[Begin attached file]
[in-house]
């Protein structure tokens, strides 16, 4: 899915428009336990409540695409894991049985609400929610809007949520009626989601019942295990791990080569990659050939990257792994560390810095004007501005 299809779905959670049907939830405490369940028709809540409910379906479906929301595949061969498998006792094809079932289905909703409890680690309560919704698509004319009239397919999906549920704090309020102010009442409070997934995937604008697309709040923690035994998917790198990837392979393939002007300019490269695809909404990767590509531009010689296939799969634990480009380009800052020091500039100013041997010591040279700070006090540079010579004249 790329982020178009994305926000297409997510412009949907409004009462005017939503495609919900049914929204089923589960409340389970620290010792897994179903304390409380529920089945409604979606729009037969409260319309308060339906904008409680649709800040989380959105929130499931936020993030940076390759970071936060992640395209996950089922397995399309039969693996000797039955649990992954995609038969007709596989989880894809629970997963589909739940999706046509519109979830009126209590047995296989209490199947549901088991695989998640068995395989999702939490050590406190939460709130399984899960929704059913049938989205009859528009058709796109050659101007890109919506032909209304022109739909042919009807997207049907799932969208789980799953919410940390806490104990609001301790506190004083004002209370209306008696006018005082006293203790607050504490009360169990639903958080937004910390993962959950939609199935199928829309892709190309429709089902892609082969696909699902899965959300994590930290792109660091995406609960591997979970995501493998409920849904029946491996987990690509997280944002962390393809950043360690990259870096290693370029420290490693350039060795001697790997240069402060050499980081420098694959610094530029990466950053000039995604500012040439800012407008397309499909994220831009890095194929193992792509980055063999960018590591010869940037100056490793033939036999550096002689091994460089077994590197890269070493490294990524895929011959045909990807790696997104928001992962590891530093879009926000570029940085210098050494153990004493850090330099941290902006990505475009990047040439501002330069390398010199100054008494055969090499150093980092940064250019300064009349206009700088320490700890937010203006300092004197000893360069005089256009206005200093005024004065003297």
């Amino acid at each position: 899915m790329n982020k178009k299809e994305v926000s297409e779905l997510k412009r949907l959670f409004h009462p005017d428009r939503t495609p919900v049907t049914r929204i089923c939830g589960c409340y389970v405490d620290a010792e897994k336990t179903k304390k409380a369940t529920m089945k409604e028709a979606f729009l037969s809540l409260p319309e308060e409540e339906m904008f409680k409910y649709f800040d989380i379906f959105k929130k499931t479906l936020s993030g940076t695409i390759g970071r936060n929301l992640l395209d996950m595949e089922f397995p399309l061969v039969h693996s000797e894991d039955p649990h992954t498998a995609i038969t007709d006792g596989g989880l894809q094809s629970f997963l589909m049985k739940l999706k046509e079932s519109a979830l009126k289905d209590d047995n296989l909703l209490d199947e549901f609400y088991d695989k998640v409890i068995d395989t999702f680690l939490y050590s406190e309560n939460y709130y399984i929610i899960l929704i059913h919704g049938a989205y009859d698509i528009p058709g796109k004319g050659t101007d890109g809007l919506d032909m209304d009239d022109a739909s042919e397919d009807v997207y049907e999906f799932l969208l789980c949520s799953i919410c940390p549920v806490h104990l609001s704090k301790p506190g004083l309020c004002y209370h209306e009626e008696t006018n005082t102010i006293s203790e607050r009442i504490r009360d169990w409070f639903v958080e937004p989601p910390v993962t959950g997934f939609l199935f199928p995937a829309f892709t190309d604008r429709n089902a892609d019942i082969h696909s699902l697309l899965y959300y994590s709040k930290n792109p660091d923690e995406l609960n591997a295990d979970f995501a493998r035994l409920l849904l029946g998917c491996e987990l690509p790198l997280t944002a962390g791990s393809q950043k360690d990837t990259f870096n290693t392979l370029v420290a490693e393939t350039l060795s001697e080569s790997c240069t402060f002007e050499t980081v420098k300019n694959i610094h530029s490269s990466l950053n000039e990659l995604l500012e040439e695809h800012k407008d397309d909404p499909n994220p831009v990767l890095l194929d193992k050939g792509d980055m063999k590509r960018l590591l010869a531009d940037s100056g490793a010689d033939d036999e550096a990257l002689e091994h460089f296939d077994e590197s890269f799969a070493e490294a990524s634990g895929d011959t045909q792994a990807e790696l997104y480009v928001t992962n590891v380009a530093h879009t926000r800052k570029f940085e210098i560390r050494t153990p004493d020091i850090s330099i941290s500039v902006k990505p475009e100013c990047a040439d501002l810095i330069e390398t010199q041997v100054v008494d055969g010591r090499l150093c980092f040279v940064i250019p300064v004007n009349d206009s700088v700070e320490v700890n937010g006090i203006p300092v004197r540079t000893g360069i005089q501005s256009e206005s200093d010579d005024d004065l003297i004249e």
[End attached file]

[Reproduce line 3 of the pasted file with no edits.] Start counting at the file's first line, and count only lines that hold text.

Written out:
């Amino acid at each position: 899915m790329n982020k178009k299809e994305v926000s297409e779905l997510k412009r949907l959670f409004h009462p005017d428009r939503t495609p919900v049907t049914r929204i089923c939830g589960c409340y389970v405490d620290a010792e897994k336990t179903k304390k409380a369940t529920m089945k409604e028709a979606f729009l037969s809540l409260p319309e308060e409540e339906m904008f409680k409910y649709f800040d989380i379906f959105k929130k499931t479906l936020s993030g940076t695409i390759g970071r936060n929301l992640l395209d996950m595949e089922f397995p399309l061969v039969h693996s000797e894991d039955p649990h992954t498998a995609i038969t007709d006792g596989g989880l894809q094809s629970f997963l589909m049985k739940l999706k046509e079932s519109a979830l009126k289905d209590d047995n296989l909703l209490d199947e549901f609400y088991d695989k998640v409890i068995d395989t999702f680690l939490y050590s406190e309560n939460y709130y399984i929610i899960l929704i059913h919704g049938a989205y009859d698509i528009p058709g796109k004319g050659t101007d890109g809007l919506d032909m209304d009239d022109a739909s042919e397919d009807v997207y049907e999906f799932l969208l789980c949520s799953i919410c940390p549920v806490h104990l609001s704090k301790p506190g004083l309020c004002y209370h209306e009626e008696t006018n005082t102010i006293s203790e607050r009442i504490r009360d169990w409070f639903v958080e937004p989601p910390v993962t959950g997934f939609l199935f199928p995937a829309f892709t190309d604008r429709n089902a892609d019942i082969h696909s699902l697309l899965y959300y994590s709040k930290n792109p660091d923690e995406l609960n591997a295990d979970f995501a493998r035994l409920l849904l029946g998917c491996e987990l690509p790198l997280t944002a962390g791990s393809q950043k360690d990837t990259f870096n290693t392979l370029v420290a490693e393939t350039l060795s001697e080569s790997c240069t402060f002007e050499t980081v420098k300019n694959i610094h530029s490269s990466l950053n000039e990659l995604l500012e040439e695809h800012k407008d397309d909404p499909n994220p831009v990767l890095l194929d193992k050939g792509d980055m063999k590509r960018l590591l010869a531009d940037s100056g490793a010689d033939d036999e550096a990257l002689e091994h460089f296939d077994e590197s890269f799969a070493e490294a990524s634990g895929d011959t045909q792994a990807e790696l997104y480009v928001t992962n590891v380009a530093h879009t926000r800052k570029f940085e210098i560390r050494t153990p004493d020091i850090s330099i941290s500039v902006k990505p475009e100013c990047a040439d501002l810095i330069e390398t010199q041997v100054v008494d055969g010591r090499l150093c980092f040279v940064i250019p300064v004007n009349d206009s700088v700070e320490v700890n937010g006090i203006p300092v004197r540079t000893g360069i005089q501005s256009e206005s200093d010579d005024d004065l003297i004249e």